September 15th, 2014 §
Auckland City Hospital’s Motutapu Ward, the new Northern Region Haematology and Bone Marrow Transplant Unit, is using over 20 of our large murals.
The stunning facility has been co-designed with patients and has a range of unique features which have set a new standard in patient centred care. Former leukaemia patient and fundraising ambassador, Molly Rowlandson, says the new ward has exceeded all her expectations. ADHB press release
Relaxing NZ flax wetland reflections ©Rob Suisted - www.naturespic.com
More research is showing that quality images of nature are important to our well being, and important in our lives. We enjoyed working with Klein (Architects of Specialised Environments) to get the best images – not only in subject, but in size and proportions to get the best quality reproduction.
Coromandel sunset ©Rob Suisted - www.naturespic.com
There are three aspects for quality large reproductions: 1) Orignal image size before interpolation – i.e. the more pixels from the camera the better!, 2) reproduction size, how big is your mural going to be, and 3) viewing distance – how far is the view from the print? Viewing distance is often much neglected in consideration. E.g. a phone photo will work for a billboard size reproduction if the viewing distance is 100 metres away, but on a wall at a close viewing distance it will fail badily. If the print is viewed from a few metres then there is no substitute for professional files
Clarence River high country ©Rob Suisted - www.naturespic.com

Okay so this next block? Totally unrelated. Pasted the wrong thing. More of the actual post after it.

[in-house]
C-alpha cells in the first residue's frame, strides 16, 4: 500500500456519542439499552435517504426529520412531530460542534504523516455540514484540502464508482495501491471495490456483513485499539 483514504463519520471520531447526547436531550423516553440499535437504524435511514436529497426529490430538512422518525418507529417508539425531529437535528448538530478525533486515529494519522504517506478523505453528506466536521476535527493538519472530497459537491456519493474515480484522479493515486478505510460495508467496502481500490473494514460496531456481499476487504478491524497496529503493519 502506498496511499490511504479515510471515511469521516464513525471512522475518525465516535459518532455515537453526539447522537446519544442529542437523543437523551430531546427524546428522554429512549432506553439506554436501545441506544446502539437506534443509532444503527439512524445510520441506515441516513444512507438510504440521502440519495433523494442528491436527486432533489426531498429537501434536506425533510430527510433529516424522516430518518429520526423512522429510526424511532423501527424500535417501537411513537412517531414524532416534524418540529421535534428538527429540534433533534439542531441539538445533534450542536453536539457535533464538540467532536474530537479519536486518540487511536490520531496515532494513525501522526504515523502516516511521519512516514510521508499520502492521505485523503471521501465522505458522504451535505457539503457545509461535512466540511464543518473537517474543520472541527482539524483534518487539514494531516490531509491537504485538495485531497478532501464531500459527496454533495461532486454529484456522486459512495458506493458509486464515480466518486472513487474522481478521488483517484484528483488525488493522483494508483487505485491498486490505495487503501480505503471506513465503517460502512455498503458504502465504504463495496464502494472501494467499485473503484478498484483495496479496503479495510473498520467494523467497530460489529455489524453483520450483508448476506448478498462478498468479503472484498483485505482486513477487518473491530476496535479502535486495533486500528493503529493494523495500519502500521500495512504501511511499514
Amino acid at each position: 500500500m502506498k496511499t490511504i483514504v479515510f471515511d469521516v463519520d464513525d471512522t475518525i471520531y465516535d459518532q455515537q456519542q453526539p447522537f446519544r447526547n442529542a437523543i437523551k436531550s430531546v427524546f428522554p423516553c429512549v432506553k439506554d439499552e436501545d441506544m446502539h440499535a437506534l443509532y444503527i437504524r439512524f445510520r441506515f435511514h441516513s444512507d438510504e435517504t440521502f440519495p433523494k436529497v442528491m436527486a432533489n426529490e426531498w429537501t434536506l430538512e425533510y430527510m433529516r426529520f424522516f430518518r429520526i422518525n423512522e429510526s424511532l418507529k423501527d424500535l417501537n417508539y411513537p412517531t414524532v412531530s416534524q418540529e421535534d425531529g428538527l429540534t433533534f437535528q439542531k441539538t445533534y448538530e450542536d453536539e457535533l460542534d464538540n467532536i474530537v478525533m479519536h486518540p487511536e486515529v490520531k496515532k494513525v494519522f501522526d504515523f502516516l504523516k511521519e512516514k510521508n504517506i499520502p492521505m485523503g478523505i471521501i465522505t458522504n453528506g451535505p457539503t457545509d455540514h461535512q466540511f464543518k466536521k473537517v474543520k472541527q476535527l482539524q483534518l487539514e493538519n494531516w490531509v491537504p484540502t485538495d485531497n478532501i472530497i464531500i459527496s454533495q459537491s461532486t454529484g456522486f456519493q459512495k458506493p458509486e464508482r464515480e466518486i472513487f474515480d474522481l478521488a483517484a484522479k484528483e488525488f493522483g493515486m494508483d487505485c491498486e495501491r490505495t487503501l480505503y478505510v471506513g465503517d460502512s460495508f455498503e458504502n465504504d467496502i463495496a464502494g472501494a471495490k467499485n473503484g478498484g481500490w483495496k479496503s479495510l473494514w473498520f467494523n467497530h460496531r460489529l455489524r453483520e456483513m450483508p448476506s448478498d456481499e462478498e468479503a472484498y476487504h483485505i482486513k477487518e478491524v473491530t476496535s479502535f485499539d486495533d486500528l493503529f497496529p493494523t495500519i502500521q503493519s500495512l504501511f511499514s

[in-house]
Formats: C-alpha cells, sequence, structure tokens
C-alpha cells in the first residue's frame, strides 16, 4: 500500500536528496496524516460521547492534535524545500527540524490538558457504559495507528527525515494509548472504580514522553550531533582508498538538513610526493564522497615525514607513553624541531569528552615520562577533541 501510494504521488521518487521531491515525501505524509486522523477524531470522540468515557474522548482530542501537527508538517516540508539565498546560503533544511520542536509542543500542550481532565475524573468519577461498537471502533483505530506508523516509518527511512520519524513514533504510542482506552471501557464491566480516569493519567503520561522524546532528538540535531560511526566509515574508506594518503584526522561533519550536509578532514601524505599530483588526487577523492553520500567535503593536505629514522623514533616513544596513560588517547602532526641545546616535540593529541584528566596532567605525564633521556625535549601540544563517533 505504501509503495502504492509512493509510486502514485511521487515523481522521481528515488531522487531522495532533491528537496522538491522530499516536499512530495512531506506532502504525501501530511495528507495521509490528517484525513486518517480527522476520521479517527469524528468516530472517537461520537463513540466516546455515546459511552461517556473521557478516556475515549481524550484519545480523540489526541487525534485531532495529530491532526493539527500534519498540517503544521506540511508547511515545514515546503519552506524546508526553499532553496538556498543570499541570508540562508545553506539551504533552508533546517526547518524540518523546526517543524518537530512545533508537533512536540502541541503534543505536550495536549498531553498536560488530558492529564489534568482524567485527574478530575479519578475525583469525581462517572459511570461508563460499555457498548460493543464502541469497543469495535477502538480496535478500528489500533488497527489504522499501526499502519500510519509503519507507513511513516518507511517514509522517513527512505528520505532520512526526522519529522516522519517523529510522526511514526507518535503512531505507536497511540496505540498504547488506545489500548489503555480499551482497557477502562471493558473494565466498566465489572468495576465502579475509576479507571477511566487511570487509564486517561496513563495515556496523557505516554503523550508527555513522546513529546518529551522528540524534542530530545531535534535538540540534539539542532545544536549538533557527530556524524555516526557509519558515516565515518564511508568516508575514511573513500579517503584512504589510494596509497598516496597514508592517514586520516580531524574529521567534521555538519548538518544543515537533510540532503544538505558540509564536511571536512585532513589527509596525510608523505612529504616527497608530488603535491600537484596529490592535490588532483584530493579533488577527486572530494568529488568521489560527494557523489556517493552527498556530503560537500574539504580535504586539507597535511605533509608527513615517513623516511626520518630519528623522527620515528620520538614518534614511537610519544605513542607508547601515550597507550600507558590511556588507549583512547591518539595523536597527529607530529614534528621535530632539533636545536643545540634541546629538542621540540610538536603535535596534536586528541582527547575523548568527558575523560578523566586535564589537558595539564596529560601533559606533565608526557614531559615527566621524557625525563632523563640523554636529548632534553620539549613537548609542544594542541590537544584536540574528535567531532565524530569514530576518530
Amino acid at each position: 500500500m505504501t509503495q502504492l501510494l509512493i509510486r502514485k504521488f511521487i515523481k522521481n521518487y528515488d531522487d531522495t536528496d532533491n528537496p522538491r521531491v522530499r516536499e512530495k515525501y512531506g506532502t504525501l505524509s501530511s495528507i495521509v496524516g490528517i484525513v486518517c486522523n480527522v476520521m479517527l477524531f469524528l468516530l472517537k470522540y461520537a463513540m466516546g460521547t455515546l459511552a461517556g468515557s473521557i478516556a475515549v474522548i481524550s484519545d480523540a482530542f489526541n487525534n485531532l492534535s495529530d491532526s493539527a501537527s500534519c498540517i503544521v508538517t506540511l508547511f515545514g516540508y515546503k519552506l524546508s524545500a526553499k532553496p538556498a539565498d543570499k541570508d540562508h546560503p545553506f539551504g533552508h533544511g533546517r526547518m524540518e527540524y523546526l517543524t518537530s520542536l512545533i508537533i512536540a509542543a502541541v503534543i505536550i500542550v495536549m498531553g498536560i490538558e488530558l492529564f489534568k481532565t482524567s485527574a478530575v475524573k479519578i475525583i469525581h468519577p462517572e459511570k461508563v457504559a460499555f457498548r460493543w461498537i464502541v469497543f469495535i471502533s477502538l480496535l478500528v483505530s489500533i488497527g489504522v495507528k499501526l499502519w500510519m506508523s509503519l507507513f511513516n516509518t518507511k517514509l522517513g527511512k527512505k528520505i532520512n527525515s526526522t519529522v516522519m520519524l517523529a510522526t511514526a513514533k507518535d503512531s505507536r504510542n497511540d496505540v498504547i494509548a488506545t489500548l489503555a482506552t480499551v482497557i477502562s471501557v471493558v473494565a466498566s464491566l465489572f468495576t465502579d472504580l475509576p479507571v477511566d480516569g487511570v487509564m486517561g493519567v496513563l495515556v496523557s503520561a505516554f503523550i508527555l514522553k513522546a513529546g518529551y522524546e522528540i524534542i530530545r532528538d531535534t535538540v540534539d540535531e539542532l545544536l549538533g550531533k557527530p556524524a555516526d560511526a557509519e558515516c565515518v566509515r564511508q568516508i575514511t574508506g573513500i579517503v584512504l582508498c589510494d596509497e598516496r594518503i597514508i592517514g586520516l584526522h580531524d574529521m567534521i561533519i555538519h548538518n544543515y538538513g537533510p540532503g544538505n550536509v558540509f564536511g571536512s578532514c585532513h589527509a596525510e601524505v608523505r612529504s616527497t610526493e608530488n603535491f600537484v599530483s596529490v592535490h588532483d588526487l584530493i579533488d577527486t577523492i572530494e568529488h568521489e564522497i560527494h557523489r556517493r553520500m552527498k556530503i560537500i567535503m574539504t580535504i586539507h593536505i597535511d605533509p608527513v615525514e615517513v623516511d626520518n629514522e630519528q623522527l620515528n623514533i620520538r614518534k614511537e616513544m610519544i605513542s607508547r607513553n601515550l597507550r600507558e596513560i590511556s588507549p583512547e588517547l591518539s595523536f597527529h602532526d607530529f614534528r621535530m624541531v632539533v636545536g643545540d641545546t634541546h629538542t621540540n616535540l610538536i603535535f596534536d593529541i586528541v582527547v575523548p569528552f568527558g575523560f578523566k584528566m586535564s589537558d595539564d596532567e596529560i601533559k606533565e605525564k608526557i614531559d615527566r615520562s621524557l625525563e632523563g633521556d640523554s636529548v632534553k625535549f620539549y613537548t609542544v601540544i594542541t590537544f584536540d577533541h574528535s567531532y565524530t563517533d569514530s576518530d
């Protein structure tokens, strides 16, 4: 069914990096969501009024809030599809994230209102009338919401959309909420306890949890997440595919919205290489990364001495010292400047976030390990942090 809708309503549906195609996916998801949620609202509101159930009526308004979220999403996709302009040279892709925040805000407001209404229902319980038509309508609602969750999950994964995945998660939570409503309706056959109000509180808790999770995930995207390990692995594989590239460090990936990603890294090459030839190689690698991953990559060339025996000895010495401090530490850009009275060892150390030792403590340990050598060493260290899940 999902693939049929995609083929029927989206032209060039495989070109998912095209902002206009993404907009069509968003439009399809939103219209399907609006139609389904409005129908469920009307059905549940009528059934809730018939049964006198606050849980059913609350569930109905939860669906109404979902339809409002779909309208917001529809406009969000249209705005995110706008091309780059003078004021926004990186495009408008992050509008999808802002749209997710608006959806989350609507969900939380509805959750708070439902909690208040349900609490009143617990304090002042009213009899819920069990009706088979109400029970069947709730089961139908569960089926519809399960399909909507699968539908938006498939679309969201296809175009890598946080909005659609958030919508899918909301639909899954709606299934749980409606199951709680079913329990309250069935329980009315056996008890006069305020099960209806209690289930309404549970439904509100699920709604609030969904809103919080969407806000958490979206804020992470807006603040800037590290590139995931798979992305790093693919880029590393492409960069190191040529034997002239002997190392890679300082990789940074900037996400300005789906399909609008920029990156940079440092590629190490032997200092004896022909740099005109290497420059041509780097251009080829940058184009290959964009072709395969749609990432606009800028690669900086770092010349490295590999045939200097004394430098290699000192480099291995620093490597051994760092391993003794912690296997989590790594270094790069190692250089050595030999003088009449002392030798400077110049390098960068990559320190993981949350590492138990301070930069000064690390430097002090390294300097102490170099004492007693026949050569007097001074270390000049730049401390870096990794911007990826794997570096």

We work really hard to provide image files that can go large, with close viewing distances. In fact, we’ve just invested in the new Pentax 645Z camera and full set of lenses, a camera of 51 megapixels per image. Professionally stitched image panoramas will make amongst the best image files for murals available anywhere.
Several other large mural projects we’re been involved with here.
December 16th, 2011 §
Some things stand out in my working photographic career; but having a photo tattooed onto skin, as a living memorial, has to be a remarkable compliment.
Nick Johns contacted me for permission to use a photo as a memorial to his brother. Some things cross boundaries, and this does for me – creating an image someone feels is good enough to permanently etch onto their body in honour of someone they have lost, is very humbling.
Nick wanted to tell everyone that his brother died as a consequence of drug addiction. ” We are all addicted to something in this life. But the trouble with drugs for the addict is they progress, as Tim did from the so called harmless drugs, Marijuana etc to eventually the hard drugs, in Tim’s case Methamphetamine. The only good thing to come out of this, is it has shown the next generation in our families how drugs will destroy lives. It destroyed their awesome Uncle Tim whom they all loved so very much.”
Thank you Nick for wanting to share this, and for creating a very humbling experience for me, from what is a very sad experience and loss for you. We’d both love to hear your comments if you’d like to post any here.